Approach to Patients With Metastatic Gastrointestinal Stromal Tumors Who Are Progressing on Standard Therapy
In the current paradigm, non–wild-type metastatic gastrointestinal stromal tumors (GIST) are generally treated in a sequential fashion with imatinib in the first line, sunitinib in the second line, regorafenib in the third line, and ripretinib in the fourth line. In the future, advances in molecular profiling may allow for a more tailored approach.
How do you approach advanced GIST that are currently progressing on tyrosine kinase inhibitor (TKI) therapy, and will molecularly selected therapy have a greater role in the future?
Jonathan C. Trent, MD, PhD
Professor of Medicine
“One new strategy that is being explored in late-line therapy is the use of circulating tumor DNA to determine whether a patient may have a resistance mutation in a specific region that might help predict the most appropriate agent to use next.”
Until recently, there were only 3 drugs that were approved by the US Food and Drug Administration for patients with unresectable or metastatic GIST: imatinib, sunitinib, and regorafenib. More recently, ripretinib was shown to have a 6.3-month median progression-free survival (PFS) in the fourth-line setting or beyond. In addition, avapritinib had a median PFS of 4.2 months and was shown to be highly active against GIST harboring a PDGFRA exon 18 mutation, including D842V mutations. So, for patients with these mutations, avapritinib is first-line therapy, and there is no known second-line treatment. Dose escalation for progressive GIST may have a role in some settings, and there are some recent data that support ripretinib.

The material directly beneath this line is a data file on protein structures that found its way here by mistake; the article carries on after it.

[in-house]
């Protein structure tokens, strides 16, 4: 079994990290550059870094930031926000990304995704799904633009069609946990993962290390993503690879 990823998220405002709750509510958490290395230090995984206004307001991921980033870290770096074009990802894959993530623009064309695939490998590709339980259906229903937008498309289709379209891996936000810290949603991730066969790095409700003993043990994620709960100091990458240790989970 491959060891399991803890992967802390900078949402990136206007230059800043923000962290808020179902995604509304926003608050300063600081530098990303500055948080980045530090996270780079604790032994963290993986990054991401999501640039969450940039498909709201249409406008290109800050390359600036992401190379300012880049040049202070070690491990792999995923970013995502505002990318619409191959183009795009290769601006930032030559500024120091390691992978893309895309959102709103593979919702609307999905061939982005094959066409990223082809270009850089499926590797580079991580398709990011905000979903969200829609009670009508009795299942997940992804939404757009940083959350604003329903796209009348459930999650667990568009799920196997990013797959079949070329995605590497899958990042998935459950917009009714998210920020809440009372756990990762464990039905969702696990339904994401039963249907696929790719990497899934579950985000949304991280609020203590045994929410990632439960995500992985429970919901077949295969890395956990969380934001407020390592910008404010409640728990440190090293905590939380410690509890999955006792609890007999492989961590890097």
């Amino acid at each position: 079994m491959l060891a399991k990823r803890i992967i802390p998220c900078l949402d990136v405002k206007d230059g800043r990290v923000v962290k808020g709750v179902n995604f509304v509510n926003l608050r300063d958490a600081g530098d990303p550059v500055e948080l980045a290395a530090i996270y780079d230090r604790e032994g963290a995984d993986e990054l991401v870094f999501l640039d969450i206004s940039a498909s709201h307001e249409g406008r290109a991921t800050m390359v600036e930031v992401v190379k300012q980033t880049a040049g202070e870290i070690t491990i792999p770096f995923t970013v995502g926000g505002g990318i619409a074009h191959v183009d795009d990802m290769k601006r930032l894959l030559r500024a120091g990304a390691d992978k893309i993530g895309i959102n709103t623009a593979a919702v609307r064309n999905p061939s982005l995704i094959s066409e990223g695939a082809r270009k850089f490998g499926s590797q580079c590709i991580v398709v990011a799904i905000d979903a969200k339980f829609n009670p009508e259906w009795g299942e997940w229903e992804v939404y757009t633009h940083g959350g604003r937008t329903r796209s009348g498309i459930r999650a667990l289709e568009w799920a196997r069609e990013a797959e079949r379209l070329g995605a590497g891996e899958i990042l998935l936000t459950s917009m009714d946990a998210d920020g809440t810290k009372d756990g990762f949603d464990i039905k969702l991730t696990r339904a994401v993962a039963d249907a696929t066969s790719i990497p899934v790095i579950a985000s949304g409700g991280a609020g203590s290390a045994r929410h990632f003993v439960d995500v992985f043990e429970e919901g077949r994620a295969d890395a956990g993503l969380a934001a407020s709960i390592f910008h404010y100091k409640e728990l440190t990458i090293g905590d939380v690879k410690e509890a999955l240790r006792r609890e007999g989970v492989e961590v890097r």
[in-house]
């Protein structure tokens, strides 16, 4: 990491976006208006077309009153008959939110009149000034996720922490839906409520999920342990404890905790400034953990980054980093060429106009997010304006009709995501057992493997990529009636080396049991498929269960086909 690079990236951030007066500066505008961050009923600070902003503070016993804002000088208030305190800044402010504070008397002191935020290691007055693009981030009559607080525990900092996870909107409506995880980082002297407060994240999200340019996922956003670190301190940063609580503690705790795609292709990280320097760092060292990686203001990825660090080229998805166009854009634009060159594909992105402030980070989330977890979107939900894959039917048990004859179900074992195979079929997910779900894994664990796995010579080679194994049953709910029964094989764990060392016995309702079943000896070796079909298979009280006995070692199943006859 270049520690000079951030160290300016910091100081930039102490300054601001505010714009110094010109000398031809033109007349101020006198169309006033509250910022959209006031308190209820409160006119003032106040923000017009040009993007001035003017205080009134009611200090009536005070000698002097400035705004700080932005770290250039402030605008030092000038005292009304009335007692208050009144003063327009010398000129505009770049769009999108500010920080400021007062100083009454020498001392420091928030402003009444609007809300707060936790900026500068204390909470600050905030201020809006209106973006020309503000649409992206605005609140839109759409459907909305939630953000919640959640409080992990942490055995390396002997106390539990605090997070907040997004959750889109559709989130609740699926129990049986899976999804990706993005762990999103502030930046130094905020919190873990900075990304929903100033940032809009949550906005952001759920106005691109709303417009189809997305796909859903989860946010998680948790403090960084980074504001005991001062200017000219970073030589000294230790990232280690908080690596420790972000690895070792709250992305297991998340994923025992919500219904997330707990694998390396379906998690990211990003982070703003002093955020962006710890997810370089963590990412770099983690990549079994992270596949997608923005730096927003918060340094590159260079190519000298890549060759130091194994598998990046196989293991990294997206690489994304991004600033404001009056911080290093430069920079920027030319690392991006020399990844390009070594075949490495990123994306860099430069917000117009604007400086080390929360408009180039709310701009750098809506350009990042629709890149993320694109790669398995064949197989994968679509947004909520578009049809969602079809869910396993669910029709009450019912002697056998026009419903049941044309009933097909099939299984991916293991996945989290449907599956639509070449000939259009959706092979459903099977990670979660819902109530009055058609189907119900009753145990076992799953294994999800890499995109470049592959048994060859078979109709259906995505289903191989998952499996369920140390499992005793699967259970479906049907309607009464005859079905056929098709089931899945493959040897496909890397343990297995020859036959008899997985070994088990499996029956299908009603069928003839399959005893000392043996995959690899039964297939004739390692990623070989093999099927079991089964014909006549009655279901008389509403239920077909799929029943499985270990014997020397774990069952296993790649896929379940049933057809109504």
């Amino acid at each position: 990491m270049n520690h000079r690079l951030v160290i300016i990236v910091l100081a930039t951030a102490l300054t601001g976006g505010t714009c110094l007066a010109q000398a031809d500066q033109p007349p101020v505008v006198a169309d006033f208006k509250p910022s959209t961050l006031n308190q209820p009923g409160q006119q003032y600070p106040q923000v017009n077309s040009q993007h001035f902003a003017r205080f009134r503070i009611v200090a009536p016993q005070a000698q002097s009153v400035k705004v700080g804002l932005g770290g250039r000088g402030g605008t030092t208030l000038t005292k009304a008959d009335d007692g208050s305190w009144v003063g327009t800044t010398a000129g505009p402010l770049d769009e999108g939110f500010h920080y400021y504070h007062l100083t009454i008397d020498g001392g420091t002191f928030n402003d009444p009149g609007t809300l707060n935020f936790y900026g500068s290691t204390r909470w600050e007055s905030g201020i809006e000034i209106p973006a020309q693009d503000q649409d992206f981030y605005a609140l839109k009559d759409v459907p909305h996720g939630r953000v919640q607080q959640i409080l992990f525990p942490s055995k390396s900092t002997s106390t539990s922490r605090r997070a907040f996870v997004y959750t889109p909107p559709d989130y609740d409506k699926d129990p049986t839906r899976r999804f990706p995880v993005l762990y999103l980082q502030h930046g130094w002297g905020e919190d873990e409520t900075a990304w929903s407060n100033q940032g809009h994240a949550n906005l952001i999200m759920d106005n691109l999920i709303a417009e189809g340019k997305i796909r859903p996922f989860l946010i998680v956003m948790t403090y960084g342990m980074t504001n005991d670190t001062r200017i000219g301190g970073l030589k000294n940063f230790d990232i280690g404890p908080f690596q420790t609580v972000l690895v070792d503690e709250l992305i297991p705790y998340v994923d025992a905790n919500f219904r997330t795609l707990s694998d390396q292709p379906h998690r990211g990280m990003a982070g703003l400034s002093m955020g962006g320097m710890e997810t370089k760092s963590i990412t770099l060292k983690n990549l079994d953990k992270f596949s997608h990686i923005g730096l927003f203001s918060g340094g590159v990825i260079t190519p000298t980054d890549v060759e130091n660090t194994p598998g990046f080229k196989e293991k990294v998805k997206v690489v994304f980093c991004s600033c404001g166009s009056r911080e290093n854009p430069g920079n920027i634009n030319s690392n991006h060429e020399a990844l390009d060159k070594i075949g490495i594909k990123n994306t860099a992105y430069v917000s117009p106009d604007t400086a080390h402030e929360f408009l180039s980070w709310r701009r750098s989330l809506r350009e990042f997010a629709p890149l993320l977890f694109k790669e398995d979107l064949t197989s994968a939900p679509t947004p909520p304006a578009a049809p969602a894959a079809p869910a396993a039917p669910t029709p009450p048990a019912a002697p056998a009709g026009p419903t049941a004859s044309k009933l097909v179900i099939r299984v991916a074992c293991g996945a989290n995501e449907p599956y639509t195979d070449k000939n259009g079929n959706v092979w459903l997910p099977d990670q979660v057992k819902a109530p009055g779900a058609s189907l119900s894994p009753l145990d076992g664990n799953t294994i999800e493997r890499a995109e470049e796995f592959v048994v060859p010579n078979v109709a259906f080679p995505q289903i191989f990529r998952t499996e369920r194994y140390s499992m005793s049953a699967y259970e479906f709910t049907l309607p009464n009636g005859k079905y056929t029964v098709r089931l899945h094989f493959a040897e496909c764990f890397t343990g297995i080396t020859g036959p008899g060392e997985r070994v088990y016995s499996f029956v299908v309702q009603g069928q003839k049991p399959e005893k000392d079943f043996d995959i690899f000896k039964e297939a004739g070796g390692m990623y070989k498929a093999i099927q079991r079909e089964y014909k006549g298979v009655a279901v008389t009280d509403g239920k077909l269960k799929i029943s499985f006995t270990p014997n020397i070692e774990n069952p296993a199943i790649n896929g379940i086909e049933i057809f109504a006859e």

After these standard available agents are found to be noneffective, perhaps the most important option to emphasize to patients is the importance of participating in a clinical trial. If that is not possible, there are other strategies that can be considered, including the use of agents that might target specific mutations. There are several TKIs that have shown some activity in tumors with select identified genomic alterations. In addition to targeted therapy, localized therapy (eg, surgery, hepatic arterial embolization, radiation therapy, and microwave or radiofrequency ablation) may be an option in certain patients with isolated progression.